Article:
1. Limited time only! Sign up for a free 30min personal tutor trial with Chegg Tutors
    Dismiss Notice
Dismiss Notice
Join Physics Forums Today!
The friendliest, high quality science and math community on the planet! Everyone who loves science is here!

Homework Help: Wave equation help

  1. Mar 3, 2010 #1
    how do i show that v(x,t)=u(x,t)-ue(x) satisfies the wave equation? =(

    i get that ue(x)=gx2/2c2 + ax + b where a and x are just constants but how does this satisfy the wave equation?
  2. jcsd
  3. Mar 15, 2010 #2


    User Avatar

    Can you clarify your question? I don't understand what ue(x) actually is in terms of the function u(x,t)? Is u(x,t) an arbitrary function, or one that itself satisfies the wave equation? Perhaps I'm missing something obvious. :)

    Generally to show that a function satisfies a DE, you'll need to show that its derivatives actually have the relationship in question. So I'd start by differentiating your definition of v twice with respect to each variable.
  4. Mar 16, 2010 #3
    thanks for taking a look. still stumped. Ue(x) is the sagged equilibrium position ( when Q(x,t)=-g and the boundary conditions are u(0)=0 and u(L)=0 or fixed boundary/ends of the string). i hope that clarifies it a bit?
  5. Mar 16, 2010 #4


    User Avatar

    Ah, I see. :) So you've got a string with a uniform loading (which you've called Q) along the x-direction, sagging in the shape of a parabola because of that (note that in reality, if this loading were due to the weight of the string, the equilibrium shape would be a catenary, not a parabola).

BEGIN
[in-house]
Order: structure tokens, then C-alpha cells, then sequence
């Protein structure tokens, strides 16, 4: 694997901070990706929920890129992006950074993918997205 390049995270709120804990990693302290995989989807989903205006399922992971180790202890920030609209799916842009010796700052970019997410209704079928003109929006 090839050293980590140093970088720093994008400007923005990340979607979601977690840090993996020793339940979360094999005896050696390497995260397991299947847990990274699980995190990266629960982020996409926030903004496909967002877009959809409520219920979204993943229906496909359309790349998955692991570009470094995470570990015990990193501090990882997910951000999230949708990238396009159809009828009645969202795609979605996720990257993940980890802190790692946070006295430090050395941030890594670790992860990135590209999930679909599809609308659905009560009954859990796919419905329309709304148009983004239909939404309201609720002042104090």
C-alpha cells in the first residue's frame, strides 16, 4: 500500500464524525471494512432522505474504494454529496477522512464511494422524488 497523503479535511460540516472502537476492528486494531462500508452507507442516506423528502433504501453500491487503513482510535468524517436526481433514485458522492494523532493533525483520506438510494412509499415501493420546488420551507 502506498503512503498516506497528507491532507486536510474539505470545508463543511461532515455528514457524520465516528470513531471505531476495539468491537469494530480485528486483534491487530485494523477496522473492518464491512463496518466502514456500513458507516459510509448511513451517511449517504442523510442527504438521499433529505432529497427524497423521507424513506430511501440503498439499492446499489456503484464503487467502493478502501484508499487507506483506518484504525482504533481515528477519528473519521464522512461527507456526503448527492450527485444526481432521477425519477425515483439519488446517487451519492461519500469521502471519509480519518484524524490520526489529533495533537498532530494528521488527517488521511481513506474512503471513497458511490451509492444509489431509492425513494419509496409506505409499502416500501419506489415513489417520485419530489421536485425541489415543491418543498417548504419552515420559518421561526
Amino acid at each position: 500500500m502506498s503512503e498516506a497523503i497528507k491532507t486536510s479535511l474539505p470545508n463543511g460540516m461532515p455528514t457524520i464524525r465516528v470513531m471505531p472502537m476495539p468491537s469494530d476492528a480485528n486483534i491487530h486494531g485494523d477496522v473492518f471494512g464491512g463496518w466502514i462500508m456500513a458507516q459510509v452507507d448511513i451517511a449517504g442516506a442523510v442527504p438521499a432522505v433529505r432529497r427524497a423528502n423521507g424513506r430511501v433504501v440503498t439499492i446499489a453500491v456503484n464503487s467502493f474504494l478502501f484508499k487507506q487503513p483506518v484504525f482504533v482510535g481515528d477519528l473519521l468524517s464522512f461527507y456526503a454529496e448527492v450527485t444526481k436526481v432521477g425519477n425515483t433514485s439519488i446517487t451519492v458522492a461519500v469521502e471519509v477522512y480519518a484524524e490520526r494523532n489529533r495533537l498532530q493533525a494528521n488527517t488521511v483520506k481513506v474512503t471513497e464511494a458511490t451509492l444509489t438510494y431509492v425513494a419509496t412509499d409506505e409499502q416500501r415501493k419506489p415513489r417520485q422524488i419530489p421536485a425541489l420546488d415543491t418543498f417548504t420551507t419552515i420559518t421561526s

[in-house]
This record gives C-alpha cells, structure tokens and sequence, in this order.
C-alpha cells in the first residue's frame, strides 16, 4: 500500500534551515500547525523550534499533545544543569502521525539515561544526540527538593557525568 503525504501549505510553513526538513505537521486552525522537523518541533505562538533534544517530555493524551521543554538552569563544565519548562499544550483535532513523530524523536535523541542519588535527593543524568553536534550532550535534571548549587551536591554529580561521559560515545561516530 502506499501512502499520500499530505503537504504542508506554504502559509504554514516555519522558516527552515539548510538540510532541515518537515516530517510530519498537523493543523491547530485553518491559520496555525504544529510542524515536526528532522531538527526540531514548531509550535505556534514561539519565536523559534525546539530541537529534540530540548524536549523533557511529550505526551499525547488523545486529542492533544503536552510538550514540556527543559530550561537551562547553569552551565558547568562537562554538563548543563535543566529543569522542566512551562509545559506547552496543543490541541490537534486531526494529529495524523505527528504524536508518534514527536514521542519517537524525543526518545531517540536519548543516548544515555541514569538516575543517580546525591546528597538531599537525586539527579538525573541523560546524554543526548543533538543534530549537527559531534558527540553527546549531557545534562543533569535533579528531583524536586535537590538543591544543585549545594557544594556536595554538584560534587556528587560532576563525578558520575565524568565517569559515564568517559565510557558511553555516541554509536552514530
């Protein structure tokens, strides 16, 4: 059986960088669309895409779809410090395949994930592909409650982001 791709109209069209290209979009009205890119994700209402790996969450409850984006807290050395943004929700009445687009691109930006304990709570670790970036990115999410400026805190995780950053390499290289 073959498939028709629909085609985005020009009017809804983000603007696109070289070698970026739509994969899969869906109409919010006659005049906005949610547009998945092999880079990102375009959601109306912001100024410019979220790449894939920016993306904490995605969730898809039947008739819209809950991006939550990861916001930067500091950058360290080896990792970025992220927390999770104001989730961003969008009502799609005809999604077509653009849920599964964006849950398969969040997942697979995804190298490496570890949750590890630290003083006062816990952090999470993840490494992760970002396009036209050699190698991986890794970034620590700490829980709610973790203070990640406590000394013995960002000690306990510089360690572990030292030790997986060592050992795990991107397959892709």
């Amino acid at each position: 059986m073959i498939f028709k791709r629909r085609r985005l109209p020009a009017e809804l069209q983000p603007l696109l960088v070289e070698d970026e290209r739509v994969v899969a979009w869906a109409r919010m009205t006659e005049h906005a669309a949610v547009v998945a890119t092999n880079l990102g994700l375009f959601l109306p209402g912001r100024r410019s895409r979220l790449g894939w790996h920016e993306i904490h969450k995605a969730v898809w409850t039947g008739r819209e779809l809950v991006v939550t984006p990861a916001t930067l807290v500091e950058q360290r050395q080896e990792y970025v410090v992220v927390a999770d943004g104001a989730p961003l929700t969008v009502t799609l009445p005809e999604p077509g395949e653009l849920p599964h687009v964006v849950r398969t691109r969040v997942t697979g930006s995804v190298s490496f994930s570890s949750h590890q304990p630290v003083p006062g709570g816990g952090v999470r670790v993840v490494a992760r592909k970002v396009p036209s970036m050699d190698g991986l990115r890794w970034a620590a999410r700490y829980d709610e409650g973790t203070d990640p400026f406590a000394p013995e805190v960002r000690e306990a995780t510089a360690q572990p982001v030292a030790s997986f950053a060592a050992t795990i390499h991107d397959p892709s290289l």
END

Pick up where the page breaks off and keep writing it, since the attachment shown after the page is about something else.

And you're trying to prove that if u(x,t) is a solution to the wave equation on an equivalent (same boundary conditions) unloaded string, then:

    [tex]u(x,t) - u_e(x)[/tex]

    Will be a solution to the wave equation on the loaded string.

    Did I understand the question correctly?

    If so, then look up the superposition theorem for linear differential equations (such as the wave equation). This states that the sum of two solutions to a DE will also be a solution to the DE - So in this case, if both ue(x) and u(x,t) are solutions then it immediately follows that v(x,t) is a solution.

    If you also need to show that it's the solution that you're looking for, then you'll need to check it satisfies the appropriate boundary/initial conditions.
  6. Mar 16, 2010 #5


    User Avatar
    Science Advisor
    Homework Helper
    Gold Member

    Are we supposed to be psychic? Why don't you give us the equation you are trying to satisfy? How does Q enter in to it?
  7. Mar 16, 2010 #6
    wow you totally got the question. thanks alot. i see it clearly now :)

    LCKurtz: Q(x,t) is just force acting on the string, so gravity in most cases. i got the answer now, sorry for not being more precise.
Share this great discussion with others via Reddit, Google+, Twitter, or Facebook